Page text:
Natural Landscapes in Cryengine
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Latest comments
by badminton rackets
12 min ago

Wonderful illustrated information. I thank you about that. No doubt it will be very useful for my future projects. Would like to see some other posts on the same subject! badminton rackets

by rayen
41 min ago

that's all nice but what's the purpose of that there is no consumer hardware that can't handle that in real game enviroment

by Romain
1 hours ago

Yeah I know normally a friendly artist is planning to make one about it

Natural Landscapes in Cryengine
19 October, 2017

Bruno Willian Reis talked a little bit about the way he’s shaping up those wonderful landscapes.


Hi, my name is Bruno Willian Reis, I’m 20 years old and I currently live in Brazil. I’ve been focusing on lighting currently. I’m fascinated with photorealism and with realistic terrains, and my goal is to show the potential of CryEngine 5.

I started with 3ds Max, it was amazing. I was fascinated by the things I could do using it, but I realized that something was missing — the rendering took a lot of time, although I think the problem was my PC. That’s when I became interested in creating games, I knew I had potential. That’s when I started looking for the ideal game engine. I searched for something easy and fast, at the time Unity3d dominated the market, so I tried to learn the basics, but I found the look really bad. I wanted something much more real. Then I found UDK and CryEngine. I started with UDK and then switched to CryEngine. I found it much easier to use and the lighting was amazing.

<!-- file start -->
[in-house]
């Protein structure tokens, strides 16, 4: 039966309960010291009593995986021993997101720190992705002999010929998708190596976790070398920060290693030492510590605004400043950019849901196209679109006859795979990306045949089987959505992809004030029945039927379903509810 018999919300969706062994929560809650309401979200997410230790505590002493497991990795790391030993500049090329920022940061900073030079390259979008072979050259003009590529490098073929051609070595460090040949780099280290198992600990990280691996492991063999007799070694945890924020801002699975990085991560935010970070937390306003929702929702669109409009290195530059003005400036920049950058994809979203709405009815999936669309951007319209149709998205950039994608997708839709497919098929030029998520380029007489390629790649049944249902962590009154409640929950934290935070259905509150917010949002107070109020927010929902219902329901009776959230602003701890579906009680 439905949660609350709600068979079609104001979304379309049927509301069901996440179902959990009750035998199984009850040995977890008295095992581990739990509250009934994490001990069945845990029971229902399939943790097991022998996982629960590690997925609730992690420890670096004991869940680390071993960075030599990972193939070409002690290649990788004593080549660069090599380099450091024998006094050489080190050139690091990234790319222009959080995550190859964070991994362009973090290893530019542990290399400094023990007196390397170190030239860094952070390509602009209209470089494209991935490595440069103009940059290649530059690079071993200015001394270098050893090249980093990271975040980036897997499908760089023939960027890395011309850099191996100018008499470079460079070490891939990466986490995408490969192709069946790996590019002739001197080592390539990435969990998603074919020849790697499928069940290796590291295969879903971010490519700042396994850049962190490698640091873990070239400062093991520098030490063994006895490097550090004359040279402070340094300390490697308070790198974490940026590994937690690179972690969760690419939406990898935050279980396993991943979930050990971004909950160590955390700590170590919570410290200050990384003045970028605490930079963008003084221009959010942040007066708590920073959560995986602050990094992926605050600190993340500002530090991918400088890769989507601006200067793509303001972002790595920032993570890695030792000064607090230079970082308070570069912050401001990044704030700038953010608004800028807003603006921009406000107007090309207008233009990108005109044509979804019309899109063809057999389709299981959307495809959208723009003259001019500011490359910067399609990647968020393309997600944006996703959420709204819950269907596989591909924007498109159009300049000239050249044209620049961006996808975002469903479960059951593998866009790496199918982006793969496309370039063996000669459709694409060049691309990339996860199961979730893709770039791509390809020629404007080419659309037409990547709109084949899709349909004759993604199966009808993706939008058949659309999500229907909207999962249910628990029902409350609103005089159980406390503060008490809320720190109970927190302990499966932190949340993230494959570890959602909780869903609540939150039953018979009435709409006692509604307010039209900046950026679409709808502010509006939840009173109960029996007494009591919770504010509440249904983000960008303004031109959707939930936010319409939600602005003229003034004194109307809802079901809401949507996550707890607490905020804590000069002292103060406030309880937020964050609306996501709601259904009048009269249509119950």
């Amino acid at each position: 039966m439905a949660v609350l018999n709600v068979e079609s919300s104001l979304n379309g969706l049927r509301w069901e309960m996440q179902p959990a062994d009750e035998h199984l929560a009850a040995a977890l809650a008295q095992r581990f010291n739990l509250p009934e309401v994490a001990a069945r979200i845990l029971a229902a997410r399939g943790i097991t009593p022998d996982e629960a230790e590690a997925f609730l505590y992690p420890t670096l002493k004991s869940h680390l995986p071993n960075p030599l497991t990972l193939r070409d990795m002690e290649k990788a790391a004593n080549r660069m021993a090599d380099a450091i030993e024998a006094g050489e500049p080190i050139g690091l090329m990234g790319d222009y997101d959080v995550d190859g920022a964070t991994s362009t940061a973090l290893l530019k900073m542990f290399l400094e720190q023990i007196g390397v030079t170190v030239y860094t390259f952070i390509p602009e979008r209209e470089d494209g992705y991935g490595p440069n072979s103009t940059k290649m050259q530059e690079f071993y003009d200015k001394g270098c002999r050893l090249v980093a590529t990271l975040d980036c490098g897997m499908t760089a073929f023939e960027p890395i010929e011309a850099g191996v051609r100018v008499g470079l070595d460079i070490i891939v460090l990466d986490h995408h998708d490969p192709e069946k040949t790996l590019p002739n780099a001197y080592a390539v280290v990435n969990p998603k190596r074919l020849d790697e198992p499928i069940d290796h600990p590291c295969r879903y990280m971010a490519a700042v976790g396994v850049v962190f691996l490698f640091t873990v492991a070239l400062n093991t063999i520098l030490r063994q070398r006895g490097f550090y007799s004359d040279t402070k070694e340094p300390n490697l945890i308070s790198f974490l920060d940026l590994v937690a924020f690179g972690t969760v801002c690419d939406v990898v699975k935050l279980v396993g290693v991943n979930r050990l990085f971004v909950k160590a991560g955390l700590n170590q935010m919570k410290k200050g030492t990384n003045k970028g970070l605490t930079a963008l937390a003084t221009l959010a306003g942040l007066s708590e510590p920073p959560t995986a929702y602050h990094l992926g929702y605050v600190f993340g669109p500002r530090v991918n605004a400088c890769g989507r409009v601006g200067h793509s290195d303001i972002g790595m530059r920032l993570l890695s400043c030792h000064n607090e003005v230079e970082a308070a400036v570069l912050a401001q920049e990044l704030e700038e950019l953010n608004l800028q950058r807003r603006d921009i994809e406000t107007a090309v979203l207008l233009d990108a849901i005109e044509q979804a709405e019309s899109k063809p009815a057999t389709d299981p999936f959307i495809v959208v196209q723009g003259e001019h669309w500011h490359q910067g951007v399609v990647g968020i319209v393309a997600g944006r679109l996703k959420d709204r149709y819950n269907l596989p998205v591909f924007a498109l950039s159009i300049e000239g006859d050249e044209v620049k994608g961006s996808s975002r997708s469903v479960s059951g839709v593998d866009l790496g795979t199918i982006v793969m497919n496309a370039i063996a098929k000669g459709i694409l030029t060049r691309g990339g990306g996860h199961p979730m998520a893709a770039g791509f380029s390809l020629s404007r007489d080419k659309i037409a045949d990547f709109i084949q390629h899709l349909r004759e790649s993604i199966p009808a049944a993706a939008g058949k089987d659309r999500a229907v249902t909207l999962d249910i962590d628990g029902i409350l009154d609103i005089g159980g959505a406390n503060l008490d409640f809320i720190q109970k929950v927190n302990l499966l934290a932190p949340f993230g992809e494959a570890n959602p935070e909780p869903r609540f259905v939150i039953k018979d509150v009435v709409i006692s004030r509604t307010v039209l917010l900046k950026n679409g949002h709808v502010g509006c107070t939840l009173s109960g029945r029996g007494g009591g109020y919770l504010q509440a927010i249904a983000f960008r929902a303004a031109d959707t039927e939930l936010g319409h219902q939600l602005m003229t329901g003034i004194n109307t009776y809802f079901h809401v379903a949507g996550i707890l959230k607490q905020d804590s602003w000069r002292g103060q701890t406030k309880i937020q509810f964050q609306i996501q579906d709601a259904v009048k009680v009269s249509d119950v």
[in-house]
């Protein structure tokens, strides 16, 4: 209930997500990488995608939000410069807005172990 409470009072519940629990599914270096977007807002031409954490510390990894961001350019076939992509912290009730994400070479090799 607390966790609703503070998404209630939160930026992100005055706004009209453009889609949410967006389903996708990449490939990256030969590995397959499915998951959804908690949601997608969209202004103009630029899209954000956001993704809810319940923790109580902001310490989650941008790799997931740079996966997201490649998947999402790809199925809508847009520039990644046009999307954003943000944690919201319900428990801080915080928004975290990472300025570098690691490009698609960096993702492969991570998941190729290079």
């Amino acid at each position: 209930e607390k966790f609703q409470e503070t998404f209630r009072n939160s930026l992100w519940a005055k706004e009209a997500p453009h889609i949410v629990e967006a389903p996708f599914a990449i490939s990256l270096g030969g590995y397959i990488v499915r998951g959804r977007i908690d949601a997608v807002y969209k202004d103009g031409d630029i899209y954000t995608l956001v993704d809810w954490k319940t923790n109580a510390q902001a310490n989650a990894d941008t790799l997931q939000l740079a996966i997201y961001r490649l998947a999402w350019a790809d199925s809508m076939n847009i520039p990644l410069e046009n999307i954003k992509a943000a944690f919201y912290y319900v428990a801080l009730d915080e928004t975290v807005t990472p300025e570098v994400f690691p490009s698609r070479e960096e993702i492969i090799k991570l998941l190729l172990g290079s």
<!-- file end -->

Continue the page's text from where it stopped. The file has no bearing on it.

Well, first of all, I gather several references. After getting the references, I begin to shape my ideas, make some notes about the things I want and the things I do not want,

When I go to work with a very detailed terrain, I like to use the effects of terrain, like erosion and slope. After everything is set, I create a simple map, focusing on the mountains in the background. I learned a lot over the years. I did not use post-process for a while, but now I use this part more. 

The process is very simple: I get some references and make some sketches in Photoshop. I use World Machine to set some things in the beginning. The main things are the height and the shape. Then I gradually add details, using a lot of noise to generate the details of the rocks and use a lot of erosion for the final details.

The way I work on my terrain is quite peculiar. I really like music, movies, games, anime, and these things greatly influence my ideas.

With the Alps, I started working in World Machine — this helps a lot when setting the height in 3ds Max, and then I export the scene to CryEngine. I do not calculate the distance — I just increase the scale of the object.

My terrains have a high and optimized number of polygons. I export the details to ZBrush and add a lot of rock details. I use some alphas from Megascans and also various grass assets, sometimes relying on SpeedTree.